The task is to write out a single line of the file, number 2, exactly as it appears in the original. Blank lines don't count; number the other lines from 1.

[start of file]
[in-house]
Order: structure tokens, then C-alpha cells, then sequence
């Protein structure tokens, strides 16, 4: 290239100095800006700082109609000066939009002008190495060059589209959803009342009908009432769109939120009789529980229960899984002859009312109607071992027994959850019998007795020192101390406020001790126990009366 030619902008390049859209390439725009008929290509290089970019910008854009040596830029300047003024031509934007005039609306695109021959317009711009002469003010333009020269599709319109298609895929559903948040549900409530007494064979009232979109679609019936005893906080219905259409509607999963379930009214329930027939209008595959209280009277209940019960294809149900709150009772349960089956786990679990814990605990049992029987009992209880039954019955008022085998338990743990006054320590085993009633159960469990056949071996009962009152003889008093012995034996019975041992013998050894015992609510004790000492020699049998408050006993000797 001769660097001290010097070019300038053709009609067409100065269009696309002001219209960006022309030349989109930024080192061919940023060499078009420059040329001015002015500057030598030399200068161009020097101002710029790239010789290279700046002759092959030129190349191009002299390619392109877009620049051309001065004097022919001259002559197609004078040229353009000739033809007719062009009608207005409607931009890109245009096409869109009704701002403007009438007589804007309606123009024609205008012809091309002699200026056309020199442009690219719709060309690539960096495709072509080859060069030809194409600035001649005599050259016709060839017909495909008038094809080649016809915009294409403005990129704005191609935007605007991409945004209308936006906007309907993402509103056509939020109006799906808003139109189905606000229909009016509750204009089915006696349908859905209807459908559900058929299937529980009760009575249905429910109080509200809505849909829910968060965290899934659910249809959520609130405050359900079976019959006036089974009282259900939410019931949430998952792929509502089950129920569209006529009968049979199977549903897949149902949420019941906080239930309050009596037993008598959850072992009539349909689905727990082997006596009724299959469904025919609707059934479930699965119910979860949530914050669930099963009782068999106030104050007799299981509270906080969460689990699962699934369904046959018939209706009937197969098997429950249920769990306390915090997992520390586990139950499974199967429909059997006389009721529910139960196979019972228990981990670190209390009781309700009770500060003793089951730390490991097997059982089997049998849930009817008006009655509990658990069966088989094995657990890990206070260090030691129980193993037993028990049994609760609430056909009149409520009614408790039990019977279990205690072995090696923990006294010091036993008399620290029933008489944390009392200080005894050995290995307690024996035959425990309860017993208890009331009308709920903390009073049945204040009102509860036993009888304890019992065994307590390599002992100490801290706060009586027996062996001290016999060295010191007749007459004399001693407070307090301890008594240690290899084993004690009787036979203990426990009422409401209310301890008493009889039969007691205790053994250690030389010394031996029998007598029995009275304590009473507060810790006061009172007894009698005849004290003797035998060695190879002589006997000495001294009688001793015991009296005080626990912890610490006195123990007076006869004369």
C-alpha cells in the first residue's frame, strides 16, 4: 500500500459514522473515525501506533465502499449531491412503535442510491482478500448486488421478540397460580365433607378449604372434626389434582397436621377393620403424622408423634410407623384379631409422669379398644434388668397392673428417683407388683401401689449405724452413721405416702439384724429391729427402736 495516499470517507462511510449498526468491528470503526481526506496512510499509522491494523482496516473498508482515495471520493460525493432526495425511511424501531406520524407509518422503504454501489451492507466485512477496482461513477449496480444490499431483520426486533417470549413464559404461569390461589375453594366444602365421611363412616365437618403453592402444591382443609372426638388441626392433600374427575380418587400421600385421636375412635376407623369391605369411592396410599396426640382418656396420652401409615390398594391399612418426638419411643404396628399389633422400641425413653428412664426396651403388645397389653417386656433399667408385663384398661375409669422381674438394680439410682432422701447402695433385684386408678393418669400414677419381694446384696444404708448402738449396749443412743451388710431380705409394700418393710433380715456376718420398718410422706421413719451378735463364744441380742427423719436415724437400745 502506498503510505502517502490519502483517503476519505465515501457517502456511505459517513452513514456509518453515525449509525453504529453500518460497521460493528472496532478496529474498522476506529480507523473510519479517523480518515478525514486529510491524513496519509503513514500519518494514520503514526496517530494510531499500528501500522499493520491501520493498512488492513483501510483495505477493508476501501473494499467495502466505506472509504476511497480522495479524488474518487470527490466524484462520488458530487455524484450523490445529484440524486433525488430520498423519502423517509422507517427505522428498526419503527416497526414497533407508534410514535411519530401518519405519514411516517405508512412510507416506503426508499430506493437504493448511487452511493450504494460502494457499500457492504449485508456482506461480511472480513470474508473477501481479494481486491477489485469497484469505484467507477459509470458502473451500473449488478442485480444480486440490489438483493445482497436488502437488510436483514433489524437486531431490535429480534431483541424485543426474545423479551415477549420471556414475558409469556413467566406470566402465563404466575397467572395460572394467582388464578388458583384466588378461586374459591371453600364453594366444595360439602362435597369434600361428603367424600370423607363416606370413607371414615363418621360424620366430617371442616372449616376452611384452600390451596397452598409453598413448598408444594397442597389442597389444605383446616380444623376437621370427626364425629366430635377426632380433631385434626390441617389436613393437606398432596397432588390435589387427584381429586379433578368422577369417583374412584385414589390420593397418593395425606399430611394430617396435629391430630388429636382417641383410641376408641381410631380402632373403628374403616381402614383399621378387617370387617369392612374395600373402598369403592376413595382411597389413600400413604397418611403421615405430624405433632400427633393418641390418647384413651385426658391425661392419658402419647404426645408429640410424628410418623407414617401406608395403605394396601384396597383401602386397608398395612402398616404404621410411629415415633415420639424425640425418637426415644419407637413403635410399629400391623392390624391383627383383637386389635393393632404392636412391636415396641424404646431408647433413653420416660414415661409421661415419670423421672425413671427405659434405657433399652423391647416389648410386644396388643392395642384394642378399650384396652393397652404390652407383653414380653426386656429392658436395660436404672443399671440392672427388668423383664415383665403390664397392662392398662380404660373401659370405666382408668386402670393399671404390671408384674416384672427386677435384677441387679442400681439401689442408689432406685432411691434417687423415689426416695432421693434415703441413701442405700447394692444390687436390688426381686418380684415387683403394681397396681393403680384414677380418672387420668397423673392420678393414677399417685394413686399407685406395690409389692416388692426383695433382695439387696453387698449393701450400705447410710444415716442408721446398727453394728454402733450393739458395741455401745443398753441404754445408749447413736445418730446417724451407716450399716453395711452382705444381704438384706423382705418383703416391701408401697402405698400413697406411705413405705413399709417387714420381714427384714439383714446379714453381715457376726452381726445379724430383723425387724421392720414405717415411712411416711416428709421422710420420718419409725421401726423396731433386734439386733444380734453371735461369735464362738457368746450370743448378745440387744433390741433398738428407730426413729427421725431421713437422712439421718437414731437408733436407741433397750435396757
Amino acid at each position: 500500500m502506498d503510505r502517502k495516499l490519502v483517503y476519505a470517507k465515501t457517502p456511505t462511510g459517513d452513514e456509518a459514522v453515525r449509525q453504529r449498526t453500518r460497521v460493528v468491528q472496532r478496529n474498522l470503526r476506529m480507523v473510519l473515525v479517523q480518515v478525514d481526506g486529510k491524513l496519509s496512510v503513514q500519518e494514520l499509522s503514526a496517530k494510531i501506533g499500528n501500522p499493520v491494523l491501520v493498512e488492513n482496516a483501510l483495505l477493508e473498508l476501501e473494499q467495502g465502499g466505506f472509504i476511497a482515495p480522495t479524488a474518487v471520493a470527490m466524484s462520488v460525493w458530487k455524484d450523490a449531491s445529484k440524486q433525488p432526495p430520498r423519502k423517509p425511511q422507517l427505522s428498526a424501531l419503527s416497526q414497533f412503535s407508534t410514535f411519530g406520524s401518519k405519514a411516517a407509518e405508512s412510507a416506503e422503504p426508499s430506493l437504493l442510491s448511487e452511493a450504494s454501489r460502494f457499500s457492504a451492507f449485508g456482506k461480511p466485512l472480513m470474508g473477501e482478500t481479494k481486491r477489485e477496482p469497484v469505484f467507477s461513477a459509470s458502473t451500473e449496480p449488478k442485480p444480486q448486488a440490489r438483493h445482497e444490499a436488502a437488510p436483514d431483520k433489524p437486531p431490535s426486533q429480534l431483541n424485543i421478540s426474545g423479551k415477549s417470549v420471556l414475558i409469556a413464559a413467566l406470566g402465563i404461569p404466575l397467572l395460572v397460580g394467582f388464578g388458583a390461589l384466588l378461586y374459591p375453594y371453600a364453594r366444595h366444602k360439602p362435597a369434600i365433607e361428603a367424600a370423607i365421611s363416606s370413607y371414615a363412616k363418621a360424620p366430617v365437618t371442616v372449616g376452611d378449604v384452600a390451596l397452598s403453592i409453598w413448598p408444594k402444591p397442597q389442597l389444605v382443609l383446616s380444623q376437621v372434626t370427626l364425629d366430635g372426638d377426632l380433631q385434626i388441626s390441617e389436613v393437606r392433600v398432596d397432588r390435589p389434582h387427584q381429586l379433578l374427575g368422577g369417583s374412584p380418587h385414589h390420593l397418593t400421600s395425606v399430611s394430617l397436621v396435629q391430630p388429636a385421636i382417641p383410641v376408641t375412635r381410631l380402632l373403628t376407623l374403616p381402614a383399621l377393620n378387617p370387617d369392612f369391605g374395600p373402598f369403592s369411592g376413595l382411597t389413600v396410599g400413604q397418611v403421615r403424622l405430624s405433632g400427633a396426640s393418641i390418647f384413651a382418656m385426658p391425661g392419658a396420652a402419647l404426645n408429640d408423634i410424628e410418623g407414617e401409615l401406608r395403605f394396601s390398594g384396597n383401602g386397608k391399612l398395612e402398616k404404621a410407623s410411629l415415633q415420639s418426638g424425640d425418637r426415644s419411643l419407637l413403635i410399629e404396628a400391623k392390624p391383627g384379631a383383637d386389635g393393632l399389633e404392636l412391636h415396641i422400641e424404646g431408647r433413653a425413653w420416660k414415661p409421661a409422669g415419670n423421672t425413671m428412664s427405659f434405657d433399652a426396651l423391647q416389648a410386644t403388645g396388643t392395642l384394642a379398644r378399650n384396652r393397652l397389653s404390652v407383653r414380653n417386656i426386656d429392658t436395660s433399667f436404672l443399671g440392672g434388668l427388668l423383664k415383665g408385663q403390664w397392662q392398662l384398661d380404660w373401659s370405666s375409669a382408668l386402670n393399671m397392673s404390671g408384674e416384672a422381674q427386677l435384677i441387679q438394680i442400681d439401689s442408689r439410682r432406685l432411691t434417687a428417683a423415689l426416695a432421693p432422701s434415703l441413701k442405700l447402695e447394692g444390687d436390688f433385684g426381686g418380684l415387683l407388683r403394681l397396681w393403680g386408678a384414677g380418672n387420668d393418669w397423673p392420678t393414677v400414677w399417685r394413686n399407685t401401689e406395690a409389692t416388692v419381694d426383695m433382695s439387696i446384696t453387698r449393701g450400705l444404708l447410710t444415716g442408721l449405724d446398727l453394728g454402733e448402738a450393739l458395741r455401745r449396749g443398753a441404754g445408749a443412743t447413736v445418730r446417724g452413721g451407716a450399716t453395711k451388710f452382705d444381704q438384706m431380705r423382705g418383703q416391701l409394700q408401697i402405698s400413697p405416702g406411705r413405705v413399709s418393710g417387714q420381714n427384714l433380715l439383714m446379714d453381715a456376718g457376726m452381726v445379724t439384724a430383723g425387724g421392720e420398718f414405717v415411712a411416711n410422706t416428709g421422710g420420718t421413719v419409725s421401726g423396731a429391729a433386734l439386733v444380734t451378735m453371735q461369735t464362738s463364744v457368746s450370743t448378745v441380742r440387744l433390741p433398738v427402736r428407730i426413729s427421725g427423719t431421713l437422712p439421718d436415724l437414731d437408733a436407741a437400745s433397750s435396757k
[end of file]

Order: structure tokens, then C-alpha cells, then sequence